Fancy a trip to see Disney’s largest ever theme park castle? What about checking into a Toy Story-themed hotel? The $5.5bn (£3.6bn) Shanghai Disney Resort opens this spring with a (possibly rather rash) promise from Disney chairman and CEO Bob Iger to be ‘both authentically Disney and distinctly Chinese’. It’s just the latest attraction in a city that’s become an endless source of fascination to visitors.
Outside the main travel ‘circuit’, this is truly undiscovered Africa. What’s more, it’s set to stay that way, thanks to the government’s sustainable tourism plan. Since the Foreign Office lifted its travel warning for Sofala Province earlier this year, it’s been going from strength to strength. There’s much to see, from spectacular coral reefs to the white sand beaches of Tofo.
09 St Vincent and The Grenadines
This part of the Eastern Caribbean doesn’t want for palm trees and pristine beaches — but one thing it can disappoint visitors with is flight access. This year, however, could see the sun-speckled archipelago atone with the arrival of the $240m (£158m) Argyle International Airport. At present, making the journey is something of a schlep, but with the capacity for big jets it looks set to attract direct flights from Europe and the Americas.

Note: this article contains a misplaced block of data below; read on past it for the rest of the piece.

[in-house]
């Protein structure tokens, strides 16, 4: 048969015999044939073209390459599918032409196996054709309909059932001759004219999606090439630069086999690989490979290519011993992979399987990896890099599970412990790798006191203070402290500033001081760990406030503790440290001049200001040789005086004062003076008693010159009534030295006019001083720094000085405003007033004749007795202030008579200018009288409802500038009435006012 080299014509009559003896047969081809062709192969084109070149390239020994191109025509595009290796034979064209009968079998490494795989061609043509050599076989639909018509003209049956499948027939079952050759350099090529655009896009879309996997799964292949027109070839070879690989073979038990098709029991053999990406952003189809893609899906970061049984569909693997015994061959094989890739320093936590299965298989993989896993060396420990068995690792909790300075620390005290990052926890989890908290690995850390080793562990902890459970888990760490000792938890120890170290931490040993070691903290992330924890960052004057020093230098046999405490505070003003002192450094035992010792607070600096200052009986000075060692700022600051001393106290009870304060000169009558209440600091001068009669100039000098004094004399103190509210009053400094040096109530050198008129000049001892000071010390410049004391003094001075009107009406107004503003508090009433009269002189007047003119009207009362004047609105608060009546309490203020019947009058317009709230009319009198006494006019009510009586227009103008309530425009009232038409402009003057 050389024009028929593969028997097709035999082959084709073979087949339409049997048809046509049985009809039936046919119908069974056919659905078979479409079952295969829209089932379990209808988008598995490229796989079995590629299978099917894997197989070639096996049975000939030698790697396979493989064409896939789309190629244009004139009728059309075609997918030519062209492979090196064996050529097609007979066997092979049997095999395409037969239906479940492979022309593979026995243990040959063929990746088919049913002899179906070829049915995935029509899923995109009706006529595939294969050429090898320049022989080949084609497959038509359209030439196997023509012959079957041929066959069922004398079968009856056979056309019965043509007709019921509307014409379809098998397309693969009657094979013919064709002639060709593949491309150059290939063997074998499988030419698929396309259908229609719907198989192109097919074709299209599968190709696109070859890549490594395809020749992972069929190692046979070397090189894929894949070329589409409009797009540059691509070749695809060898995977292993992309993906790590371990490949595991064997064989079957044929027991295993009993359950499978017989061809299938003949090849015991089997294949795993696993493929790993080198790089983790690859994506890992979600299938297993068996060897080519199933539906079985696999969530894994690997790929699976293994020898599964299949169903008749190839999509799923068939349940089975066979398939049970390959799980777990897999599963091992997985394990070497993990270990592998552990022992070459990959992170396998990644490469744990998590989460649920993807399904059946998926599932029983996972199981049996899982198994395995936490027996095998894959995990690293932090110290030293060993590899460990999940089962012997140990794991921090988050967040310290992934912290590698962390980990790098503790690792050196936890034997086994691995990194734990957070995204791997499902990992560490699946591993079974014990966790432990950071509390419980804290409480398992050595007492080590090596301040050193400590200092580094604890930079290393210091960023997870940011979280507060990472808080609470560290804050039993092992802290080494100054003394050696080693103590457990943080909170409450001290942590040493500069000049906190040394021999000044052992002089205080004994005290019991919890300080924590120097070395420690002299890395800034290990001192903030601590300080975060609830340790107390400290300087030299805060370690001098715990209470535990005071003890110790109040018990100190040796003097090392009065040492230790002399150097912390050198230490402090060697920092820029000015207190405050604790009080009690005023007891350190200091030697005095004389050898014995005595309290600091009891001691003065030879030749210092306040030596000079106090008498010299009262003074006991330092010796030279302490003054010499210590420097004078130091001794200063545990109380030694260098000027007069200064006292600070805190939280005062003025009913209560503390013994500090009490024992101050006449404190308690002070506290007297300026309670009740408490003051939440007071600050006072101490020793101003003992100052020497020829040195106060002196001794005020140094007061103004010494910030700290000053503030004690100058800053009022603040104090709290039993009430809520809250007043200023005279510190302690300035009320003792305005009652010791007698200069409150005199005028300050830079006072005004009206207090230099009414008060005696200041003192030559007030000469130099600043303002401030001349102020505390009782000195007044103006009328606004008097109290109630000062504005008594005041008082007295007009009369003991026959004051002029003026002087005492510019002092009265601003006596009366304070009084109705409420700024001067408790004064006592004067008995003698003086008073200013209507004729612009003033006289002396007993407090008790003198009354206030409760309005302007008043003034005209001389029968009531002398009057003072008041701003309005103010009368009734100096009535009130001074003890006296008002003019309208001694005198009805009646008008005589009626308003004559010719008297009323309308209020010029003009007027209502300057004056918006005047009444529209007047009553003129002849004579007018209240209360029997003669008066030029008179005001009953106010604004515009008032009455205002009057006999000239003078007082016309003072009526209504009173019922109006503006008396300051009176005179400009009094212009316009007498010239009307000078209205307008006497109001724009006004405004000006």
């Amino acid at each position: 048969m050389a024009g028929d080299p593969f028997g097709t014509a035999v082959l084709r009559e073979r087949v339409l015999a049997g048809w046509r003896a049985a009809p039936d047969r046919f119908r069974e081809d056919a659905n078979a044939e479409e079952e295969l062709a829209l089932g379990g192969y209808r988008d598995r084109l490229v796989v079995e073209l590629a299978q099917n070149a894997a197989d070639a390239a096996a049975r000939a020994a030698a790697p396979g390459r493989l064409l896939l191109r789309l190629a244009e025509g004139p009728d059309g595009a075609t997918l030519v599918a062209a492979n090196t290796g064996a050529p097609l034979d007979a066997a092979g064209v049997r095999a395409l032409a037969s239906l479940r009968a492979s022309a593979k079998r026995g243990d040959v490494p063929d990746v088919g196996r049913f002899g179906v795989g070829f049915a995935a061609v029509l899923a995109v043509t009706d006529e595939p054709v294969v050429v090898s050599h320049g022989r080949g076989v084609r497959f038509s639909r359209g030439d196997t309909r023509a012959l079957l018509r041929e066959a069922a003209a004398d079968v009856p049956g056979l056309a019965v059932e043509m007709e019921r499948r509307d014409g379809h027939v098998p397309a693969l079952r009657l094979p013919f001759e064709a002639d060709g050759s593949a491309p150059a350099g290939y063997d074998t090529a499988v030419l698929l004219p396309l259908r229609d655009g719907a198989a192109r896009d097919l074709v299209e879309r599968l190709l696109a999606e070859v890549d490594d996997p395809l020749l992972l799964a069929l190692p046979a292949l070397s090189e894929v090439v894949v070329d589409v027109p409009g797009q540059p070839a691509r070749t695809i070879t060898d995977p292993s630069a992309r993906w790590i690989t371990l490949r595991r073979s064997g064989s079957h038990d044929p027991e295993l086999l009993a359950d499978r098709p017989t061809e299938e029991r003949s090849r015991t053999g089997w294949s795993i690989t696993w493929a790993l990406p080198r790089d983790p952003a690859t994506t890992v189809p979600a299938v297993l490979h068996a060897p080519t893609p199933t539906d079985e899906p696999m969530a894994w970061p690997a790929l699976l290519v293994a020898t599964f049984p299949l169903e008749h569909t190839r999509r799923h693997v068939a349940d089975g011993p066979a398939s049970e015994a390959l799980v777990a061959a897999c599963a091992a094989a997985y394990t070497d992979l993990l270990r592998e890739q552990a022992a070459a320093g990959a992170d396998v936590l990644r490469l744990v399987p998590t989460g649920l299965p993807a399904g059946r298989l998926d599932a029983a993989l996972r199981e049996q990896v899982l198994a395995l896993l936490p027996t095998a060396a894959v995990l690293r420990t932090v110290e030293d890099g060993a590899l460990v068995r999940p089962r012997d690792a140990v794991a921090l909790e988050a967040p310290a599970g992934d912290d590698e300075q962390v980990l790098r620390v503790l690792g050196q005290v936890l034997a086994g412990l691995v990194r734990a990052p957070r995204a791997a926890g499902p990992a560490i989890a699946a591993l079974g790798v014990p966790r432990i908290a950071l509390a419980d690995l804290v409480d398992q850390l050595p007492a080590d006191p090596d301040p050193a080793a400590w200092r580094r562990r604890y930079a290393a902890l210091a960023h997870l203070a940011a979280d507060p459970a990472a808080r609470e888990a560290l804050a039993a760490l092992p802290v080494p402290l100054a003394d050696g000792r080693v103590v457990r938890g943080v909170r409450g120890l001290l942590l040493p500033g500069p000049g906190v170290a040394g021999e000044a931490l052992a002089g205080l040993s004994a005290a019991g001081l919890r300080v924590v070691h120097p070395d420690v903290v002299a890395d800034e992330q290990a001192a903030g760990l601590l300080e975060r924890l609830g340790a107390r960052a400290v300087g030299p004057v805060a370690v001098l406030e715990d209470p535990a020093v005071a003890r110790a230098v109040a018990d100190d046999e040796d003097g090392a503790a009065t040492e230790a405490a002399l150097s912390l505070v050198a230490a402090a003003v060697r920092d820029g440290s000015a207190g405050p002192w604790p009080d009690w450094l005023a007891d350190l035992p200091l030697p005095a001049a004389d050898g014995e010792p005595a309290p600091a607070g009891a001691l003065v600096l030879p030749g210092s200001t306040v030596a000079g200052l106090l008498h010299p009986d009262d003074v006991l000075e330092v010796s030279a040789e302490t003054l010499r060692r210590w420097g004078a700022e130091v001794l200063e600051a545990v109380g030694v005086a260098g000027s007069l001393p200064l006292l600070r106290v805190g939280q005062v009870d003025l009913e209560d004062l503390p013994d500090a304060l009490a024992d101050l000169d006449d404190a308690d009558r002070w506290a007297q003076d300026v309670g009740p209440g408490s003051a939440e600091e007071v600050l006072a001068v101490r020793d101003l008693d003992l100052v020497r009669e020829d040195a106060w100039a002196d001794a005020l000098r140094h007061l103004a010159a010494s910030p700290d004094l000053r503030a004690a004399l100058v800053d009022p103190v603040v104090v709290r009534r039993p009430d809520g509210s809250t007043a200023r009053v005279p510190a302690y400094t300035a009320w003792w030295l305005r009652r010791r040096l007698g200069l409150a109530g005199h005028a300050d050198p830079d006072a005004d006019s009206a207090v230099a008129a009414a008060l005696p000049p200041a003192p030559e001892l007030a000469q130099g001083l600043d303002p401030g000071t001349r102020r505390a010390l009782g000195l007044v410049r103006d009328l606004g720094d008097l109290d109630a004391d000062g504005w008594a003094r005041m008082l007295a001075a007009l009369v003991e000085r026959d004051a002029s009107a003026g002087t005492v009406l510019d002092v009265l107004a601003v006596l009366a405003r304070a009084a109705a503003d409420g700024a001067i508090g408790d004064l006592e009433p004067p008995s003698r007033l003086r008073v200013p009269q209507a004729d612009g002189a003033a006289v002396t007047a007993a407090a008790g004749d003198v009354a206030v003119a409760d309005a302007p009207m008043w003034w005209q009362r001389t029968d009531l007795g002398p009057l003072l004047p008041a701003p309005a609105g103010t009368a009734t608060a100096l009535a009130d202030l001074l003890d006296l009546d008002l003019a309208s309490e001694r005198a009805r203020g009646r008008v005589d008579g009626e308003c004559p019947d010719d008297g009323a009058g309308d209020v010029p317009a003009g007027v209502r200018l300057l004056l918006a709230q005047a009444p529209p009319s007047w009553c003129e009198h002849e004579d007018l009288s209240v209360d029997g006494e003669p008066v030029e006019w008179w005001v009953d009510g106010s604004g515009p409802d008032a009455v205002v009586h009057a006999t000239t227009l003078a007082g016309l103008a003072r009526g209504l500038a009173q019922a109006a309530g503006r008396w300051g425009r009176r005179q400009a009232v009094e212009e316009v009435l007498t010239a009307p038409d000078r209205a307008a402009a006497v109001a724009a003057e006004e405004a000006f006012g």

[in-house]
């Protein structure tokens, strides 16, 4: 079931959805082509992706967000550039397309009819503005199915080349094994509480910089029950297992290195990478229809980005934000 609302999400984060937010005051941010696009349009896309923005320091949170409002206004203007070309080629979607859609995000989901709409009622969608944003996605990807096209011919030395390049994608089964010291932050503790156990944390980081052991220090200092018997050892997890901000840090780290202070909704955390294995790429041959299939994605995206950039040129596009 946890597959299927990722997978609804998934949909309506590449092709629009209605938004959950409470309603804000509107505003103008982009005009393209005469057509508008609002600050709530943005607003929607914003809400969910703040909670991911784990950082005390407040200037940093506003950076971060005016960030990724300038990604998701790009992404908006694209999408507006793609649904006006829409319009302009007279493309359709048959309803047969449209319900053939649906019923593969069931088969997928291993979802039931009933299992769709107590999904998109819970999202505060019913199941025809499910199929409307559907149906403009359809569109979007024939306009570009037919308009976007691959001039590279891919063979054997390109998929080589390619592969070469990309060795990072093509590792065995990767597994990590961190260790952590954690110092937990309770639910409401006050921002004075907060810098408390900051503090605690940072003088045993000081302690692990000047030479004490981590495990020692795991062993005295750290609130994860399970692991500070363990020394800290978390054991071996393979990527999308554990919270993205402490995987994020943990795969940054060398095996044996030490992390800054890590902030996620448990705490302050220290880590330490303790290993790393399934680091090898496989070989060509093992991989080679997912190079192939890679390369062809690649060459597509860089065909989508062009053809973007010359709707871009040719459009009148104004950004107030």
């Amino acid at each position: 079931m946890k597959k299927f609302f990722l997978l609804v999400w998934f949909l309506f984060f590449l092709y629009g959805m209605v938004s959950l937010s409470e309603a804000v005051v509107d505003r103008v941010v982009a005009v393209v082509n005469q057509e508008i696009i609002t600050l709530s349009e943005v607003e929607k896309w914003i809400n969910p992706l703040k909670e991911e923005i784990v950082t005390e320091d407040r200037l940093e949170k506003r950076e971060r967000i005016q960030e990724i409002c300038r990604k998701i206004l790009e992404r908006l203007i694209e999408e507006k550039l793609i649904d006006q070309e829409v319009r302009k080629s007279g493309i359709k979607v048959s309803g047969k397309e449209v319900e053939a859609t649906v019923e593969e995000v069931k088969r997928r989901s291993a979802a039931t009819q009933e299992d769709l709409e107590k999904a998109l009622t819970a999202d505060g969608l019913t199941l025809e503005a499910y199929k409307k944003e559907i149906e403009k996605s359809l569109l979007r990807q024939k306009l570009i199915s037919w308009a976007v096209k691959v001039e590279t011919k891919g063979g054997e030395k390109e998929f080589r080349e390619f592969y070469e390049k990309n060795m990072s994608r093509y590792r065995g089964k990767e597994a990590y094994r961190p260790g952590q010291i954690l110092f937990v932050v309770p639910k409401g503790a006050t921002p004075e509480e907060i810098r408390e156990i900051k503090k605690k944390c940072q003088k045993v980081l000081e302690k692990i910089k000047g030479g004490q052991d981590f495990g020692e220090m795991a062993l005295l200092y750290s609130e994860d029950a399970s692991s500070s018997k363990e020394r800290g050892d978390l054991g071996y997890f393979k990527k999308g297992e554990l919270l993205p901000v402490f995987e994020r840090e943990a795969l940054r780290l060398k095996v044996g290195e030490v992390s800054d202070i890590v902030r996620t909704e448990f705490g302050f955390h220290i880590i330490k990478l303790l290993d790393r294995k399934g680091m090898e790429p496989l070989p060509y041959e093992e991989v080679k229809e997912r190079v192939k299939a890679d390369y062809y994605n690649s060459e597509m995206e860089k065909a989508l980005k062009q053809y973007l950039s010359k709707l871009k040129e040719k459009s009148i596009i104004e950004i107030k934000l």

10 Bosnia and Herzegovina
Two decades on from the end of the Bosnian War, and after tough economic and political times, the underdog of the Balkans is starting to shine again. At the fabled crossroads of East and West, Sarajevo is a sparkling city break destination with relatively few tourists, thanks to a lack of direct flights. With new hotels opening, this looks set to change.
Vicars’ Close, Wells, Somerset. Image: Getty
Somerset has seen a spate of recent openings, from boutique B&Bs such as Durslade Farmhouse to self-catering accommodation like Bath Mill Lodge Retreat, which reopened as a Hoseasons resort last summer. Its most famous town, Bath, is becoming hip again — the Gainsborough Bath Spa, a Grade II-listed building, combines a stellar hotel with spa facilities dating back to Roman times.
12 Rio de Janeiro